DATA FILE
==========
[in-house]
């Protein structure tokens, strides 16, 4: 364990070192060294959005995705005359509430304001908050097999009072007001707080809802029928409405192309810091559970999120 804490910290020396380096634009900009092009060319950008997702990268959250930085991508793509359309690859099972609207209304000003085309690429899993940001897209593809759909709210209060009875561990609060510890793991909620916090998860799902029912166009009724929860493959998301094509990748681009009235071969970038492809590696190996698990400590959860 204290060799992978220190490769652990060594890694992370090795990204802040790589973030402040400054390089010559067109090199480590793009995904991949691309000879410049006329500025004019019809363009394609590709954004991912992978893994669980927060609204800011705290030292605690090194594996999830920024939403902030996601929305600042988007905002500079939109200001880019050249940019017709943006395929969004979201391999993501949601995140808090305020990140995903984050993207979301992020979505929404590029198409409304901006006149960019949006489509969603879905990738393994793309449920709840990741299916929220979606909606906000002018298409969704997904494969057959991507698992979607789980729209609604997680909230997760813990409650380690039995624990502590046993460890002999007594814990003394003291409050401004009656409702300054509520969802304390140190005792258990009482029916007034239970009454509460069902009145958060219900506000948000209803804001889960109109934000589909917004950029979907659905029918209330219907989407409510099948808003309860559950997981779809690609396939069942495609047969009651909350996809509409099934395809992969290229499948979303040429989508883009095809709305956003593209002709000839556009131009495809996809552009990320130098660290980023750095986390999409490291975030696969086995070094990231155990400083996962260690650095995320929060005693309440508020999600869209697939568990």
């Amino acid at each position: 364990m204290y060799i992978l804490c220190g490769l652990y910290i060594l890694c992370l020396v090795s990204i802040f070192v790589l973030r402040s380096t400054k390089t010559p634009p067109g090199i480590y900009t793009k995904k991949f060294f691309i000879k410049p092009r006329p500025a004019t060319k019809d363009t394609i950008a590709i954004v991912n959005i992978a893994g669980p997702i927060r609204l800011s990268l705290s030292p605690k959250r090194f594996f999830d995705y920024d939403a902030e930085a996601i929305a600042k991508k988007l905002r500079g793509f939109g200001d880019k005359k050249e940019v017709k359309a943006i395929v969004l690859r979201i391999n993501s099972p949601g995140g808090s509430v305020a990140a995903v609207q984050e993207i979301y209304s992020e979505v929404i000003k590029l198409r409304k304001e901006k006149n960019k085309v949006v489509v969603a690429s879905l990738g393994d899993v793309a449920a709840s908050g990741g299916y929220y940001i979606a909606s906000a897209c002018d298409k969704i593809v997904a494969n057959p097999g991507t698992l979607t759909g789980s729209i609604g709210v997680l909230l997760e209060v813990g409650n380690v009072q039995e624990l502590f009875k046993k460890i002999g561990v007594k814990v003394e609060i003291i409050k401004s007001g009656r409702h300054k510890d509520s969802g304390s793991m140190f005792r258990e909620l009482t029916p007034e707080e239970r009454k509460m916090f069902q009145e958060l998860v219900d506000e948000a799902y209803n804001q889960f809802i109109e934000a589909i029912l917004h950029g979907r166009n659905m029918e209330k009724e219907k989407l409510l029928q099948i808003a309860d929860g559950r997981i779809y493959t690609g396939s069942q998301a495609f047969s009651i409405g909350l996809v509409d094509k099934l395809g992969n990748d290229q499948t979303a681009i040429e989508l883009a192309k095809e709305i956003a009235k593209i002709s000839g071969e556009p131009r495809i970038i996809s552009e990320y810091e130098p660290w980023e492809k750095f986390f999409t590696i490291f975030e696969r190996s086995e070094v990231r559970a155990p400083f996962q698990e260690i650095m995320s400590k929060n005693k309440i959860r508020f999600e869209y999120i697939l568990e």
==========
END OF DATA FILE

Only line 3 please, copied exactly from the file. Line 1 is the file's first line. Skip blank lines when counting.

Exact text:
């Amino acid at each position: 364990m204290y060799i992978l804490c220190g490769l652990y910290i060594l890694c992370l020396v090795s990204i802040f070192v790589l973030r402040s380096t400054k390089t010559p634009p067109g090199i480590y900009t793009k995904k991949f060294f691309i000879k410049p092009r006329p500025a004019t060319k019809d363009t394609i950008a590709i954004v991912n959005i992978a893994g669980p997702i927060r609204l800011s990268l705290s030292p605690k959250r090194f594996f999830d995705y920024d939403a902030e930085a996601i929305a600042k991508k988007l905002r500079g793509f939109g200001d880019k005359k050249e940019v017709k359309a943006i395929v969004l690859r979201i391999n993501s099972p949601g995140g808090s509430v305020a990140a995903v609207q984050e993207i979301y209304s992020e979505v929404i000003k590029l198409r409304k304001e901006k006149n960019k085309v949006v489509v969603a690429s879905l990738g393994d899993v793309a449920a709840s908050g990741g299916y929220y940001i979606a909606s906000a897209c002018d298409k969704i593809v997904a494969n057959p097999g991507t698992l979607t759909g789980s729209i609604g709210v997680l909230l997760e209060v813990g409650n380690v009072q039995e624990l502590f009875k046993k460890i002999g561990v007594k814990v003394e609060i003291i409050k401004s007001g009656r409702h300054k510890d509520s969802g304390s793991m140190f005792r258990e909620l009482t029916p007034e707080e239970r009454k509460m916090f069902q009145e958060l998860v219900d506000e948000a799902y209803n804001q889960f809802i109109e934000a589909i029912l917004h950029g979907r166009n659905m029918e209330k009724e219907k989407l409510l029928q099948i808003a309860d929860g559950r997981i779809y493959t690609g396939s069942q998301a495609f047969s009651i409405g909350l996809v509409d094509k099934l395809g992969n990748d290229q499948t979303a681009i040429e989508l883009a192309k095809e709305i956003a009235k593209i002709s000839g071969e556009p131009r495809i970038i996809s552009e990320y810091e130098p660290w980023e492809k750095f986390f999409t590696i490291f975030e696969r190996s086995e070094v990231r559970a155990p400083f996962q698990e260690i650095m995320s400590k929060n005693k309440i959860r508020f999600e869209y999120i697939l568990e």